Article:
American Action Fund for Blind Children and Adults
Future Reflections
       Fall 2016       FEATURE

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Night Vision

by Emma Donoghue

Emma DonoghueFrom The Woman Who Gave Birth to Rabbits, Copyright 2002 by Emma Donoghue. Reprinted with the permission of the publisher, Houghton Mifflin Harcourt.

From the Editor: Each issue of Future Reflections strives to provide useful information to parents and teachers of blind children, framed within the positive philosophy of the National Federation of the Blind. Future Reflections is not a literary magazine, and to my knowledge it has never included a work of fiction in its thirty-five-year history. However, when I discovered this short story by Emma Donoghue, I was eager to share it with our readers. Emma Donoghue is an Irish-Canadian writer of historical and contemporary fiction. Her 2010 novel, Room, was the basis for an award-winning 2015 motion picture.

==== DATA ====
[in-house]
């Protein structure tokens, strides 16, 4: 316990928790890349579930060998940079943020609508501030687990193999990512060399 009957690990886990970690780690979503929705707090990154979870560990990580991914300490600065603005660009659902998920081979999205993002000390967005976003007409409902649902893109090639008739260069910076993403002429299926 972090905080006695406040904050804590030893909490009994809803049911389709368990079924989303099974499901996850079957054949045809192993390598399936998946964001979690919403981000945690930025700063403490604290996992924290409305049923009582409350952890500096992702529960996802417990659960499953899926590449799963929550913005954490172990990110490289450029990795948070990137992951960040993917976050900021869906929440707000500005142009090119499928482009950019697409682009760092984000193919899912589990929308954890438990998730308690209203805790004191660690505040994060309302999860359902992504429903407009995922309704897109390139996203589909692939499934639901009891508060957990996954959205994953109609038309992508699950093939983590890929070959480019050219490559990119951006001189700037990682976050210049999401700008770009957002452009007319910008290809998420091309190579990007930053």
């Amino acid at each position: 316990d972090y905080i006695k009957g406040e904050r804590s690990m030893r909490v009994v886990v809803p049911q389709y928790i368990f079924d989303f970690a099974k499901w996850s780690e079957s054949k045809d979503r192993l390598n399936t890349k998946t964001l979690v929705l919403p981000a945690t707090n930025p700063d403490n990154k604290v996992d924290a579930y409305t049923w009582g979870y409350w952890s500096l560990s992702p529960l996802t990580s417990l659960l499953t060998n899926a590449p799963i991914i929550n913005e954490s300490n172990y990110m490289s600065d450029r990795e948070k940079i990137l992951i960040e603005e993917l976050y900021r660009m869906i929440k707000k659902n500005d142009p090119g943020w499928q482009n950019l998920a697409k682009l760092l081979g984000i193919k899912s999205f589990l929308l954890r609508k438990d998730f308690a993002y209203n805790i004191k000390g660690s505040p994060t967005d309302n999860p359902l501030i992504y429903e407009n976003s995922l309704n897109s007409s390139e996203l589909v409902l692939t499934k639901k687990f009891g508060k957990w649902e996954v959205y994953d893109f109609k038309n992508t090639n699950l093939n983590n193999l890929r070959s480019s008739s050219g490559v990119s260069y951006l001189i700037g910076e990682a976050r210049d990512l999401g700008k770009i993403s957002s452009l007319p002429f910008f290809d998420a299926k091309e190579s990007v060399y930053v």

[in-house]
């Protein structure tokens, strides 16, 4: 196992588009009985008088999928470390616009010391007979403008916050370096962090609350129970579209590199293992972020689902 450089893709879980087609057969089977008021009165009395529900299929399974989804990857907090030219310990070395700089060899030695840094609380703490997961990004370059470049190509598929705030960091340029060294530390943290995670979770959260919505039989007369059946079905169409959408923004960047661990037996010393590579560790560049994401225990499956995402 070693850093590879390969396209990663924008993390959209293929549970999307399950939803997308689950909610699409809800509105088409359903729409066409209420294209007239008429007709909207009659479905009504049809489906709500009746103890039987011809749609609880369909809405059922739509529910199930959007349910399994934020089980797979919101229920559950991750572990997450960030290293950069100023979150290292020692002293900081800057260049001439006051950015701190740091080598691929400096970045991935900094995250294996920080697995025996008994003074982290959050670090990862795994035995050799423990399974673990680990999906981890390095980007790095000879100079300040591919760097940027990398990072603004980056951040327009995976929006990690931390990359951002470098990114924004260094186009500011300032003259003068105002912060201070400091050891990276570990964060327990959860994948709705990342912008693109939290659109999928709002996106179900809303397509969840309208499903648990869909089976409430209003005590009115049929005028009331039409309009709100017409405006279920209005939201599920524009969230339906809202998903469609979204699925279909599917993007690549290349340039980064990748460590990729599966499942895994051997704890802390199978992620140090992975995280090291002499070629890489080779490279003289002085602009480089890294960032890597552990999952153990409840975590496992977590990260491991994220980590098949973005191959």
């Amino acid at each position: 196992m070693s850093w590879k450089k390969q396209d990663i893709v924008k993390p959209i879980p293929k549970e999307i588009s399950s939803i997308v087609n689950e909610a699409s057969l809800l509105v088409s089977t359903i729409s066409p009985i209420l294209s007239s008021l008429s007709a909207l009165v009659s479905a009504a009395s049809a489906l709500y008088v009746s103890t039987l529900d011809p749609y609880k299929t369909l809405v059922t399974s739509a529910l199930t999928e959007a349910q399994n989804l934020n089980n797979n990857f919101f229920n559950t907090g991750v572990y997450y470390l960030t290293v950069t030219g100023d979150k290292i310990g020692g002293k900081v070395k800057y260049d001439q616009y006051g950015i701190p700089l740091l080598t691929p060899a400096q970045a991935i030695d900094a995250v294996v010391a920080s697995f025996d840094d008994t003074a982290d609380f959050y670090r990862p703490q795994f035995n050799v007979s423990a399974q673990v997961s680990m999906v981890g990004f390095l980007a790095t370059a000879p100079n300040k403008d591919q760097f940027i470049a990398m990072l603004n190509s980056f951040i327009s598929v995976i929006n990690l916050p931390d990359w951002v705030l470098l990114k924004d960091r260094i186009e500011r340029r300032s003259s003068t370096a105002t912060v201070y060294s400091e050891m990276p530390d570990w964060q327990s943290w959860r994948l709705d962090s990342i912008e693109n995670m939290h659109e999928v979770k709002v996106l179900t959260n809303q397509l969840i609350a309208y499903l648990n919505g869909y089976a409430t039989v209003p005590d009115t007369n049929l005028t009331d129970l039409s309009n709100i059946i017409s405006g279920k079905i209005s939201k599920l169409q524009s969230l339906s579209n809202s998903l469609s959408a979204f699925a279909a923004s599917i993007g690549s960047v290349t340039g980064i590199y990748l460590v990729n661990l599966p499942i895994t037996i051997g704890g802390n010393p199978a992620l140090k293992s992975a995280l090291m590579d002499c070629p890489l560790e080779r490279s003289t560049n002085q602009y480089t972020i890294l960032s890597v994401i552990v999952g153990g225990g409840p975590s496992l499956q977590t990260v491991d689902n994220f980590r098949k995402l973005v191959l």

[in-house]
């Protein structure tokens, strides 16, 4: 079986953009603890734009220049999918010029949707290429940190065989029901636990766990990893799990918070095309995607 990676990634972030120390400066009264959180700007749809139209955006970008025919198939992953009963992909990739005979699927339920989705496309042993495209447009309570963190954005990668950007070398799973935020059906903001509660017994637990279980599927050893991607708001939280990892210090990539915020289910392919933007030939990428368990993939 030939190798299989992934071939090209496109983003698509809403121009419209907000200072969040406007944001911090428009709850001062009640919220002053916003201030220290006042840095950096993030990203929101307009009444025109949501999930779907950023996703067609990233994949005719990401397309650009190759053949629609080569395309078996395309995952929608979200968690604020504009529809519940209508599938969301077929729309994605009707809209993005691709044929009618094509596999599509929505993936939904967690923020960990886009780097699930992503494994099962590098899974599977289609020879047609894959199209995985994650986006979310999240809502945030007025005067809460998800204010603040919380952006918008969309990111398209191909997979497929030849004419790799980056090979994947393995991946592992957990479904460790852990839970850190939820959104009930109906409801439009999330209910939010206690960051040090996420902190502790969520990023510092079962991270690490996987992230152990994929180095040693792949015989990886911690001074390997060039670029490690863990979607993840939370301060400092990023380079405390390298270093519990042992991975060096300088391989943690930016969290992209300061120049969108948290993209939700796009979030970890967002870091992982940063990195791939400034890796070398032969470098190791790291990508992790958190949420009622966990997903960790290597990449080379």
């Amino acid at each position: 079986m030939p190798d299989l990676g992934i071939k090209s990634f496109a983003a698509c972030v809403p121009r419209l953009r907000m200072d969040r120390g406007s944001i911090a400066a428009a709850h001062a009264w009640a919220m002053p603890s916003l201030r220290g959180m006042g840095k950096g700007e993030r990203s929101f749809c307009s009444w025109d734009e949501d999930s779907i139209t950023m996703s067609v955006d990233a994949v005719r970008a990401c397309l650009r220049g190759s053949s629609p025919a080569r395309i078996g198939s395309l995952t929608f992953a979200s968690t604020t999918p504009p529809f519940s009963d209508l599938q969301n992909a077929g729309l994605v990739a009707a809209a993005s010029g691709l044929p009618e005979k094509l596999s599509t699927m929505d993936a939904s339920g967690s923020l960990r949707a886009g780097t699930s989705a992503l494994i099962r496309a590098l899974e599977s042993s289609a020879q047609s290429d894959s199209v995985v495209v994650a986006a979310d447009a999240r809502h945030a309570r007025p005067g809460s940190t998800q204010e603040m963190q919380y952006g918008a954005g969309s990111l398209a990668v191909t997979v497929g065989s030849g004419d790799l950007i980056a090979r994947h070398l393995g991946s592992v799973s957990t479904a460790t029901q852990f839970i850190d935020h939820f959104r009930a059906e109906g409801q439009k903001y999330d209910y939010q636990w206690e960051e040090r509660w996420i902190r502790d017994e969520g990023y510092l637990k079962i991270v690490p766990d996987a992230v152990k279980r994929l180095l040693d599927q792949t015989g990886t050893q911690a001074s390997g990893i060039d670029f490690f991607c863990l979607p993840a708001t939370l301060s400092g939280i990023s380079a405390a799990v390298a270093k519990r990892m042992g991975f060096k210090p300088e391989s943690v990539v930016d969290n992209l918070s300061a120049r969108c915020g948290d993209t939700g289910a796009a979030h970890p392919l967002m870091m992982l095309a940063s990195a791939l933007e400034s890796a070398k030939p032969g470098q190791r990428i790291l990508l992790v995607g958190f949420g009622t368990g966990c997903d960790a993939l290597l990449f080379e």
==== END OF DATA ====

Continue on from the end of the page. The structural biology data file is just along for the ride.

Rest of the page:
The other day in the woods I wandered away from the others and kept walking. The ground was soft as porridge. I held one hand out in front of my face and whenever I stubbed my fingers on a tree I felt my way around it. Whenever I stood on an acorn I picked it up for our pigs. I stood still, and there was no sound at all but the wind shuddering in the branches.

I don't think I have ever been alone in my life before, and I am nine years old.

It was Ned and John who found me; I heard them thudding along from a long way off, calling "Franny! Franny!" Did I not know that I might have caught my foot in a weasel trap, John said, or dashed out my brains against a branch? Ned said our Father would have strapped them if I'd come to harm.

My brothers and sisters are mostly good to me. A blind child is a burden, no matter how you look at it.

They're all asleep around me now: John and Ned and Samuel and Dickie in the big bed under the window, Eliza and Mary and Nelly in the one behind the door, and Catherine and Martha and myself in this one, with Billy tucked in at the bottom and Tabby under my arm with her nose digging into my ribs. It's hottest here in the middle of all the arms and legs. The air smells of cheese.